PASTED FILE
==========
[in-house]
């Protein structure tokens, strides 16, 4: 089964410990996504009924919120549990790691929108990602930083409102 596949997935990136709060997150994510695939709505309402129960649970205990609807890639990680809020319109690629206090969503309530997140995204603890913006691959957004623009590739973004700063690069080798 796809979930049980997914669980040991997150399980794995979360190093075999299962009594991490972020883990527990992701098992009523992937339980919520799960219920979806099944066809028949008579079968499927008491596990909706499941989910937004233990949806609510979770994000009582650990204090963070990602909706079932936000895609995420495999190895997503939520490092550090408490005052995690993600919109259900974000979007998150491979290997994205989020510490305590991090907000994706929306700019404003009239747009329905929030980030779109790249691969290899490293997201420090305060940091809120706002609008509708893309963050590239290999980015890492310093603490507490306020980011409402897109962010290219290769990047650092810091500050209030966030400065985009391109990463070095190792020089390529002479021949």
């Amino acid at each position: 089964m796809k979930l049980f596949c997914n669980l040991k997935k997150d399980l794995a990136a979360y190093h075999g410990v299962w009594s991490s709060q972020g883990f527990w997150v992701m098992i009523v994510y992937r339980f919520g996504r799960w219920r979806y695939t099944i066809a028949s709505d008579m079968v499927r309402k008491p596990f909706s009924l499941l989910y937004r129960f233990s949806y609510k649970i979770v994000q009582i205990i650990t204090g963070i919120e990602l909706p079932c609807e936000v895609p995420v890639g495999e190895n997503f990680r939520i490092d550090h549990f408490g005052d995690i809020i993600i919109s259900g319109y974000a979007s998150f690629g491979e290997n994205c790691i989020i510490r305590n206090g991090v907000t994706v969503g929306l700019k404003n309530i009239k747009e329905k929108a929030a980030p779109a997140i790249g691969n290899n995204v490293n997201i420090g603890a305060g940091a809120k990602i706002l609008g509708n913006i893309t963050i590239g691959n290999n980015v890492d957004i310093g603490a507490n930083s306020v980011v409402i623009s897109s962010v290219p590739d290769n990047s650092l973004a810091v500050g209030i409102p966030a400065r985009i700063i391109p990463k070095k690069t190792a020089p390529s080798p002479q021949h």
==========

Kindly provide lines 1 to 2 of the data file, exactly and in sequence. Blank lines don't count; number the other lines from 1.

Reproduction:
[in-house]
């Protein structure tokens, strides 16, 4: 089964410990996504009924919120549990790691929108990602930083409102 596949997935990136709060997150994510695939709505309402129960649970205990609807890639990680809020319109690629206090969503309530997140995204603890913006691959957004623009590739973004700063690069080798 796809979930049980997914669980040991997150399980794995979360190093075999299962009594991490972020883990527990992701098992009523992937339980919520799960219920979806099944066809028949008579079968499927008491596990909706499941989910937004233990949806609510979770994000009582650990204090963070990602909706079932936000895609995420495999190895997503939520490092550090408490005052995690993600919109259900974000979007998150491979290997994205989020510490305590991090907000994706929306700019404003009239747009329905929030980030779109790249691969290899490293997201420090305060940091809120706002609008509708893309963050590239290999980015890492310093603490507490306020980011409402897109962010290219290769990047650092810091500050209030966030400065985009391109990463070095190792020089390529002479021949």